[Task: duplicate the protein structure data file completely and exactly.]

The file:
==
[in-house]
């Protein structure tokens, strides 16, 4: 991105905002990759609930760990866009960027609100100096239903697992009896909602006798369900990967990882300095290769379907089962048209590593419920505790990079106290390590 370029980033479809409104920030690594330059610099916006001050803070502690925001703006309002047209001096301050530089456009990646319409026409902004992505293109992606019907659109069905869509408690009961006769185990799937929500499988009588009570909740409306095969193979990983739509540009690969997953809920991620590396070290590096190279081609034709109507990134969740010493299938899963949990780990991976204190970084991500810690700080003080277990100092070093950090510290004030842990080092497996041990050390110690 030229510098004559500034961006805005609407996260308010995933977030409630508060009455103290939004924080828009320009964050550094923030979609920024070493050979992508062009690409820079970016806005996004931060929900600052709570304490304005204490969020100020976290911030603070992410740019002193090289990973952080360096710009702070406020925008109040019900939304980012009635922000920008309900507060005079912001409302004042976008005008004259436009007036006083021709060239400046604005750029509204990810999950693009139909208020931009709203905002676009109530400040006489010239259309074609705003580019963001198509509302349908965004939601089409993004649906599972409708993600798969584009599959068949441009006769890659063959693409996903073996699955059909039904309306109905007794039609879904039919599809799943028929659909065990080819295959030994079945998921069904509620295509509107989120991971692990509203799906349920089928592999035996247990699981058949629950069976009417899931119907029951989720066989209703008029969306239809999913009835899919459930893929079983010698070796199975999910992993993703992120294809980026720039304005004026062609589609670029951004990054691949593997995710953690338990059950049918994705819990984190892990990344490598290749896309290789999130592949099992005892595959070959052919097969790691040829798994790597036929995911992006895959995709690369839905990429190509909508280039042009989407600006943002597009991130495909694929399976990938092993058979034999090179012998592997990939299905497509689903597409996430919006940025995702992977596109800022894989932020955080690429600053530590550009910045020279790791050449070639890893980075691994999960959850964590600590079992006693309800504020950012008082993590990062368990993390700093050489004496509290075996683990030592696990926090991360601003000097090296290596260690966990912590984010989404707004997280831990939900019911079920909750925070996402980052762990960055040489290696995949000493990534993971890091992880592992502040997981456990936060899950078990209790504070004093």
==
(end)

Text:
[in-house]
């Protein structure tokens, strides 16, 4: 991105905002990759609930760990866009960027609100100096239903697992009896909602006798369900990967990882300095290769379907089962048209590593419920505790990079106290390590 370029980033479809409104920030690594330059610099916006001050803070502690925001703006309002047209001096301050530089456009990646319409026409902004992505293109992606019907659109069905869509408690009961006769185990799937929500499988009588009570909740409306095969193979990983739509540009690969997953809920991620590396070290590096190279081609034709109507990134969740010493299938899963949990780990991976204190970084991500810690700080003080277990100092070093950090510290004030842990080092497996041990050390110690 030229510098004559500034961006805005609407996260308010995933977030409630508060009455103290939004924080828009320009964050550094923030979609920024070493050979992508062009690409820079970016806005996004931060929900600052709570304490304005204490969020100020976290911030603070992410740019002193090289990973952080360096710009702070406020925008109040019900939304980012009635922000920008309900507060005079912001409302004042976008005008004259436009007036006083021709060239400046604005750029509204990810999950693009139909208020931009709203905002676009109530400040006489010239259309074609705003580019963001198509509302349908965004939601089409993004649906599972409708993600798969584009599959068949441009006769890659063959693409996903073996699955059909039904309306109905007794039609879904039919599809799943028929659909065990080819295959030994079945998921069904509620295509509107989120991971692990509203799906349920089928592999035996247990699981058949629950069976009417899931119907029951989720066989209703008029969306239809999913009835899919459930893929079983010698070796199975999910992993993703992120294809980026720039304005004026062609589609670029951004990054691949593997995710953690338990059950049918994705819990984190892990990344490598290749896309290789999130592949099992005892595959070959052919097969790691040829798994790597036929995911992006895959995709690369839905990429190509909508280039042009989407600006943002597009991130495909694929399976990938092993058979034999090179012998592997990939299905497509689903597409996430919006940025995702992977596109800022894989932020955080690429600053530590550009910045020279790791050449070639890893980075691994999960959850964590600590079992006693309800504020950012008082993590990062368990993390700093050489004496509290075996683990030592696990926090991360601003000097090296290596260690966990912590984010989404707004997280831990939900019911079920909750925070996402980052762990960055040489290696995949000493990534993971890091992880592992502040997981456990936060899950078990209790504070004093």